FORT WAYNE – Damarlo Belcher didn't hesitate when the opportunity to play football again came up.
The former Indiana receiver and North Side standout jumped at the opportunity to play in Saturday's AstroTurf NFLPA Collegiate Bowl at The Home Depot Center in Carson, Calif.
"It was a big relief," Belcher said of the email invite to the college all-star game. "I just felt like I had another chance. I messed up before. I ain't going to mess up again. It is just an opportunity I'm thankful for, and that I'm going to take full advantage of."
Saturday's game will be the first time Belcher has played since he had two receptions for 21 yards in a 59-7 loss to Wisconsin on Oct. 15.
Belcher didn't appear in the Hoosiers' next game, a 45-24 loss at Iowa on Oct. 22, because of an injury, and after being suspended for IU's 59-38 homecoming loss to Northwestern on Oct. 29, he was dismissed from the program for violation of team rules two days later.
"I was devastated," Belcher said of his removal from the team. "It took awhile for reality to hit me in the face. … Coach (Kevin) Wilson did the right thing. I didn't. I could have handled my situation in a different way and I didn't. He did what he had to do."
Belcher, 23, is no stranger to difficult situations.
"He's been through so much, and he's overcome so much adversity just to play high school basketball and play high school football, let alone get an opportunity to play at Indiana," said South Side assistant basketball coach Dave Davis, who was Belcher's junior varsity basketball coach and a varsity assistant at North Side.
"I wish he would have been able to finish his Indiana career on a more positive note, but his talent has never been questioned."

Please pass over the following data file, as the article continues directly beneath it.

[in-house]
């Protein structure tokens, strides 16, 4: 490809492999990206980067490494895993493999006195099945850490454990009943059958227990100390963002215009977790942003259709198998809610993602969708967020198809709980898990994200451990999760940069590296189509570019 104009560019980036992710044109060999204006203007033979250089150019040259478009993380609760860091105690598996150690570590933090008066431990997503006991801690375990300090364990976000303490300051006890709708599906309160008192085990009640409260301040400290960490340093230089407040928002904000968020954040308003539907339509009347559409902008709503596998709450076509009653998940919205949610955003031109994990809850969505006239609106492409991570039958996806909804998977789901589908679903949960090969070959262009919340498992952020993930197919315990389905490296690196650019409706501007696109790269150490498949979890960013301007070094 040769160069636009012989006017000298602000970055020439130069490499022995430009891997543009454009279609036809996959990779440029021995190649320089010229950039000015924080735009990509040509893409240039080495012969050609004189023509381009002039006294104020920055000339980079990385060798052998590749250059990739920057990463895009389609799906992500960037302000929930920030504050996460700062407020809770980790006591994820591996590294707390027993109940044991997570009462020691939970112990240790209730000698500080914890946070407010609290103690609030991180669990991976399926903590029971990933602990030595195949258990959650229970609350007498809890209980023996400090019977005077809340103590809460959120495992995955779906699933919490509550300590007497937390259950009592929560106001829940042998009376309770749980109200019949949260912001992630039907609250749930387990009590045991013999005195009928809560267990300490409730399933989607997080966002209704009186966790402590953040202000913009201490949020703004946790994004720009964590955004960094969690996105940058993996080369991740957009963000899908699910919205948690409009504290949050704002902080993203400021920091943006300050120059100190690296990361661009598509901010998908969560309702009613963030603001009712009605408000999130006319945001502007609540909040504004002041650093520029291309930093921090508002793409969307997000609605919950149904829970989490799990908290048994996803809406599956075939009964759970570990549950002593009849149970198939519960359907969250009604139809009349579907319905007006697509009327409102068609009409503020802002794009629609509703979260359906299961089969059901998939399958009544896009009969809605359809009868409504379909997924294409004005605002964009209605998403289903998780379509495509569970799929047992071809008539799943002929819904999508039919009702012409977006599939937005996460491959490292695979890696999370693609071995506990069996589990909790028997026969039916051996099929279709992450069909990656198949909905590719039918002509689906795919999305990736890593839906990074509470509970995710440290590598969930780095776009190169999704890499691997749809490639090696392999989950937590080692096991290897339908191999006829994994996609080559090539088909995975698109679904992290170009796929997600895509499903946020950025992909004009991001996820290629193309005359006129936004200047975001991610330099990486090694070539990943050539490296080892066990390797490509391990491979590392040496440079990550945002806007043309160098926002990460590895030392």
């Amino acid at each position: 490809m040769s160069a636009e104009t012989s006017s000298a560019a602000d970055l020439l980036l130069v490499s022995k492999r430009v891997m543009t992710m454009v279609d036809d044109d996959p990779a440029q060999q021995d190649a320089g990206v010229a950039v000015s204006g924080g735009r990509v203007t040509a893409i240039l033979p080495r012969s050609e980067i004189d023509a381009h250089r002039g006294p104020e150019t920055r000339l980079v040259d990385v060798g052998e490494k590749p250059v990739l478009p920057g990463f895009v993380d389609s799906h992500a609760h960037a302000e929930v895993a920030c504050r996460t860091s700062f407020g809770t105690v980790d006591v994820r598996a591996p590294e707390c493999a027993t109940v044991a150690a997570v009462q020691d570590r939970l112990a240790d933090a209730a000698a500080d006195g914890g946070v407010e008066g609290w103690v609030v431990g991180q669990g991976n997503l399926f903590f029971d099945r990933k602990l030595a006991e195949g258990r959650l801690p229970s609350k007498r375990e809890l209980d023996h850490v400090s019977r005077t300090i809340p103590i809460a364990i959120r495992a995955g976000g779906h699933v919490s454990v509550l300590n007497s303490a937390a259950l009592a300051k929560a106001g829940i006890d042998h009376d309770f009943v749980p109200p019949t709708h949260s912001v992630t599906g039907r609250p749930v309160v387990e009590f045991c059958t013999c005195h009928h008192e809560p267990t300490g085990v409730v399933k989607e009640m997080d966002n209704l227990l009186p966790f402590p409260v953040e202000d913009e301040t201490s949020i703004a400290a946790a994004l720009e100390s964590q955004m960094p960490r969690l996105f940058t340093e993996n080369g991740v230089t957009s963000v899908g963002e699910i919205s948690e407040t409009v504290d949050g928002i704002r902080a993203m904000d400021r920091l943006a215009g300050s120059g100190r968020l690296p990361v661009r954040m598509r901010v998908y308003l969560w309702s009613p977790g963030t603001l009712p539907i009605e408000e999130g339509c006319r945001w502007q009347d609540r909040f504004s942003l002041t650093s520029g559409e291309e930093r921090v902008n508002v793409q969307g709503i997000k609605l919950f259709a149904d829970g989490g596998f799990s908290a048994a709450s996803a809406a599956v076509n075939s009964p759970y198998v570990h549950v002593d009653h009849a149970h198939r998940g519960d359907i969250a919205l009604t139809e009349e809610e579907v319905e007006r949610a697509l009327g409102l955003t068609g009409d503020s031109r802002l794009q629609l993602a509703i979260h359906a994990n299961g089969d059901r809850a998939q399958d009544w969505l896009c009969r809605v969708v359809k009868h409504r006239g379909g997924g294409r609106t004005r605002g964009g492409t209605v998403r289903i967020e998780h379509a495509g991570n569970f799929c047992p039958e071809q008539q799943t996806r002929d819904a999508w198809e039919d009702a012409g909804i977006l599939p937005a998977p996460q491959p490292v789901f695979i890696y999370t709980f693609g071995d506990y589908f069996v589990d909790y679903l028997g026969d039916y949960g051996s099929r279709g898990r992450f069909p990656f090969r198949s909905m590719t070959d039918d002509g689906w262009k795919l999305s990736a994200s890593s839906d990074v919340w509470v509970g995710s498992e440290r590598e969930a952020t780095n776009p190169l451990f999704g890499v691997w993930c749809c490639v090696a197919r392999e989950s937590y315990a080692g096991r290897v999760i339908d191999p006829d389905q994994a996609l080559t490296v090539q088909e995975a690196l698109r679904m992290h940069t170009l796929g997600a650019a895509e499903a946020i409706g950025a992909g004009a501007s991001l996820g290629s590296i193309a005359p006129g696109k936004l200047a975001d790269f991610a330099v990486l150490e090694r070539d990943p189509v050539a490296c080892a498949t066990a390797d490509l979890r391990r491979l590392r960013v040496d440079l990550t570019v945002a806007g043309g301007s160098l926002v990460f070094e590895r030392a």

The 6-foot-5, 214-pounder had 25 receptions for 286 yards with a touchdown in six games last season.
He left the IU program No. 2 all time on the school's career receptions list with 189, and he had 2,225 career receiving yards and 12 touchdowns.
"He is one of those freak-athlete kind of guys," said Bluffton football coach Casey Kolkman, who coached Belcher at North Side. "He was one of those guys when you watch him in practice or on film or watch him play basketball, it almost looked like he was nonchalant, like he didn't care. Then you start to realize that he is that much more fluid than everyone else is."
Belcher remained at IU after he was removed from the football team.
He is no longer on scholarship but is paying his own way as he tries to finish his degree in recreational sports management. Belcher said he is on the waiting list for a class that would give him 15 credit hours this semester and let him earn his degree in May.
"I'm more proud of the fact that even though he went through all the adversity that he went through he's still at Indiana trying to finish his degree," Davis said. "That's got to be really difficult under the circumstances. To walk around on that campus with everybody looking at you and knowing what is going on and you are still trying to hold your head high and finish what you started. I'm more proud of him for that than I am for anything he is doing with football."
Along with pursuing a degree, Belcher made sure to stay in shape.
He worked out an agreement with Wilson to be allowed to use IU's training facilities when the team wasn't there and train with members of the Hoosiers' strength and conditioning staff.
"It feels kind of awkward, but me and coach Wilson, we worked some stuff out," Belcher said. "I always knew coach Wilson was a great guy. We came up with a conclusion and found a way so I could work out and still use the facilities. I'm glad we worked that out. If I couldn't have done that, it would have made my situation a lot harder. He definitely looked out for me on that part."
Belcher arrived in California on Monday and worked with 100 other draft-eligible players under the direction of Super Bowl-winning coaches Tom Flores and Dick Vermeil. He is scheduled to return Sunday.
"I just kept working hard and believing that something was going to work out for me," Belcher said. "I got that email, and I lucked up. It's just another opportunity to showcase my talents, so I'm thankful for that."